Where OneUp’s pump has MacGyver himself stashed within it, the Topeak RaceRocket MT is no-fuss, affordable and just as pleasant to use. The aluminium construction is given a rubber grip for comfortable use, while the self-contained hose will work with both valve types.
The pump defies its size and weight with efficient pumping, and can handle higher gravel pressures too. A valve-core tool is provided at the bottom to prevent the threaded hose from causing (likely) mischief.
3. Specialized AirTool MTB Mini
Designed for stashing in a pack or pocket, this tiny pump comes with a tyre lever and plastic frame to wrap an inner tube around. The 101g pump hides a push-on head that locks onto the valve with a twist of the barrel. From there, its volume defies its size.
While it’s not the most comfortable pump to use, if you can’t remember the last time you flatted, then this pump is perfect for stashing away with that long-expired Clif bar.
4. Birzman Velocity-Apogee MG
Between the rubber grips, flexible hose and secure-locking valve, this is the most comfortable pump on test. Once learnt, the Apogee valve head works easily with both valve types, there’s no risk of pressure loss on removal and it won’t unwind a presta valve in the process.
There’s a pressure gauge that sits inline of the hose, and while it works, it would be far better if the scale was tailored towards MTB pressures and not road. It’s only good to get you within 5psi of your desired pressure. Additionally, a slight rattle from the valve head is what holds this pump back from scoring higher.
5. Lezyne Alloy Drive (Medium)
The medium-sized Lezyne Alloy Drive is quite comparable to the Topeak RaceRocket MT. It offers a proven aluminium construction and an equal third-best output efficiency. Lezyne has solved the issue of unwinding valve cores by integrating a core tightening tool into the hose, and the pressure-release button should help, too.
However, it suffers from an obnoxious rattle, the mount is super flexy and the pump gets tough to use once above 30psi.
While Silca’s Tattico Bluetooth is far from efficient for higher volume tyres, the Bluetooth pressure gauge is perfect if you want to fine-tune your exact pressure when out on the trail. Its sealing and build quality is certainly up to off-road us, too.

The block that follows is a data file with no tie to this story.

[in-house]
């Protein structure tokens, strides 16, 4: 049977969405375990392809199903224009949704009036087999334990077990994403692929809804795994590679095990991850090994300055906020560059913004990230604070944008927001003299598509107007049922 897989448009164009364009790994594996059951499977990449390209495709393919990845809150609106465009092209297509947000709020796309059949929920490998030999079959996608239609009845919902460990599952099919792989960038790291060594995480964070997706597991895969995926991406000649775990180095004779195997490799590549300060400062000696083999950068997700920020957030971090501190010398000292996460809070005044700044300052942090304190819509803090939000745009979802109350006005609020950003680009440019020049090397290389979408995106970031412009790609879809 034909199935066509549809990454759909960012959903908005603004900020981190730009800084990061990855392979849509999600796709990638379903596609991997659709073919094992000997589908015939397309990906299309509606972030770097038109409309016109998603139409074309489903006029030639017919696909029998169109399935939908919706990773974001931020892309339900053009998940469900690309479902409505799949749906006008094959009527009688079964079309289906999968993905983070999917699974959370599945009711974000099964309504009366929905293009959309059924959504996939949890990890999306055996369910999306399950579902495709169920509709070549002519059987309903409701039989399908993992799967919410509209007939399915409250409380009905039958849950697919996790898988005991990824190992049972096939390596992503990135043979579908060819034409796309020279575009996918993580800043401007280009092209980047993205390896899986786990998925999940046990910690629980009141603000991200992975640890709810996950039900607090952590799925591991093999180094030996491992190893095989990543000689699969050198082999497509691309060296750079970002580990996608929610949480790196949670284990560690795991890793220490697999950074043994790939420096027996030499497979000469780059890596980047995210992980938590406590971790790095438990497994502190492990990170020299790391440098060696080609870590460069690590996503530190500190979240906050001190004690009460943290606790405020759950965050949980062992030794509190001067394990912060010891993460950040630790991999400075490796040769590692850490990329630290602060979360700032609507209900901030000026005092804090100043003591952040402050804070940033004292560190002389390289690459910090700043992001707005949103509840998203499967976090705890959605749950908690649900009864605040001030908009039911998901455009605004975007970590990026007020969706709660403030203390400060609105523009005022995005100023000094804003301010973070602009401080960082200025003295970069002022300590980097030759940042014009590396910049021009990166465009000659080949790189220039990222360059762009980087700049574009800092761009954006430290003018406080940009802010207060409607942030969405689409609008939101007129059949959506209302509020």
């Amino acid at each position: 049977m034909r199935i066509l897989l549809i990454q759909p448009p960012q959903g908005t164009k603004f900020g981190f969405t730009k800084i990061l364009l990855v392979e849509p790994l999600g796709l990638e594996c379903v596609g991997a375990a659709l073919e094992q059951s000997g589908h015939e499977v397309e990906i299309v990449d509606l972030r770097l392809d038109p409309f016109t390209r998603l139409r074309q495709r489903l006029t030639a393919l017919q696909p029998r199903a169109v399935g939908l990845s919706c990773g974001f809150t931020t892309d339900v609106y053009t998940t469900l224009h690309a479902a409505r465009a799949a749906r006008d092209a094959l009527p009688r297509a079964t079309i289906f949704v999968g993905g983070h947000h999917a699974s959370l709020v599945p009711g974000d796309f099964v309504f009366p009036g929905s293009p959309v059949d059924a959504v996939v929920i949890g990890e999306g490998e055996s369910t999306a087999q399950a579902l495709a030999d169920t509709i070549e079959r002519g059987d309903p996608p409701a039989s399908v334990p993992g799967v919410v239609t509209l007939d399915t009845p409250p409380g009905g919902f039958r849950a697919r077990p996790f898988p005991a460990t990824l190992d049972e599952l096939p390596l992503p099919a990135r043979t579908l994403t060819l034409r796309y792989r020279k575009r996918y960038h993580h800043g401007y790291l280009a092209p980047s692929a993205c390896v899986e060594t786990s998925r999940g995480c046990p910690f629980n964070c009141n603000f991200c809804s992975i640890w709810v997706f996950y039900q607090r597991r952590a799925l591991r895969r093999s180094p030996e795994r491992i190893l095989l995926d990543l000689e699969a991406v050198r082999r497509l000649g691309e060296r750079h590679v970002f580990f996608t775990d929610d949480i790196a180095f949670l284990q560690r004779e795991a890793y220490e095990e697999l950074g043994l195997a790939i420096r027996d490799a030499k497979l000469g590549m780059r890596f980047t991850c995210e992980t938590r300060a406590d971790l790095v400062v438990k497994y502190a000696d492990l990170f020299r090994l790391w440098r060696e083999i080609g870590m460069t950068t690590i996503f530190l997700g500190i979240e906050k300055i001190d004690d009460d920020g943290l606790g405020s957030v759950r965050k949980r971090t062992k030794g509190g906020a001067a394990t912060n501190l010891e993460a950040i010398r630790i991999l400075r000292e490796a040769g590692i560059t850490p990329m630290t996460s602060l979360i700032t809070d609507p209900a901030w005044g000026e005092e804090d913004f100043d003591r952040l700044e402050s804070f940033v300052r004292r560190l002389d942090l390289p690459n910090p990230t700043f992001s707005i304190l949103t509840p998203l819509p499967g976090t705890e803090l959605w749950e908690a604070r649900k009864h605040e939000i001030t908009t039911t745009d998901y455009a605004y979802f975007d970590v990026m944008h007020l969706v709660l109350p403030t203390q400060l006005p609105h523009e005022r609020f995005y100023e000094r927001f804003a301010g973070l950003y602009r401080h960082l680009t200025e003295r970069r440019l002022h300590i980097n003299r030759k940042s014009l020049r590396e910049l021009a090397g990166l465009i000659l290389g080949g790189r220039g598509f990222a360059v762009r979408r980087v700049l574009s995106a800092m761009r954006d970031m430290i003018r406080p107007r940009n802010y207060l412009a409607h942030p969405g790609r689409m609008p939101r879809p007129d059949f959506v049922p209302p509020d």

The Topeak Mountain TT is one of the easiest high-volume pumps to use at pressures above 45psi. The chunky shape and similarly efficient volume to the RaceRocket MT is why this pump didn’t make the top ranks.
Zefal’s Z Cross XL has a polarising (cheap) appearance but is extremely comfortable to hold and its telescoping design makes it efficient in use (equal to the Lezyne Alloy Drive, but with less force required). After the Topeak Mountain TT, this is the second-best at higher pressures (above 45psi). It is, however, quite a large pump.
For absolute simplicity and low cost, the Park Tool PMP-4.2 will always put air where it needs to go. It’d be nice to see an external seal added to the head, but otherwise, it does what it needs to.
The most efficient on test was Topeak’s Mountain DA. However, the Dual-Action design means you’re pushing and pulling with resistance, which makes it extremely tiring to use. It’s the perfect example of a pump with higher volume (and requiring fewer strokes) still being more tiring to use.
The Topeak RaceRocket and Blackburn AirStik 2Stage should be considered if you’re looking for pumps that are good for both road and mountain bike (see lower down).
Also tested: SKS Airboy XL, SKS Injex Control, SKS Injex T-Zoom, crankbrothers Klic HV, Fabric MilliBar MTB, Lezyne Sport Drive HV, Lifeline Performance MTB, PRO Performance HV, Specialized AirTool Big Bore.
|Model||Price||Weight||Length||Strokes to 30psi||Strokes to 35psi||Valve type||Flexible hose||CO2 capability?||Gauge|
|Birzman Velocity-Apogee MG||US$40 / AU$70||145||224mm||150||175||Both||Yes||No||Yes|
|Blackburn AirStik 2Stage||US$25 / AU$45||84||180mm||182||211||Presta only||No||No||No|
|crankbrothers Klic HV Gauge||US$47 / AU$80||150||263mm||170||197||Both||Yes||Yes||Yes|
|Fabric MilliBar MTB||US$TBC / AU$60||234||232mm||103||120||Both||Yes||No||No|
|Fumpa Mini||US$139 / AU$189||182||68mm||60 seconds||70 seconds||Presta only||No||No||No|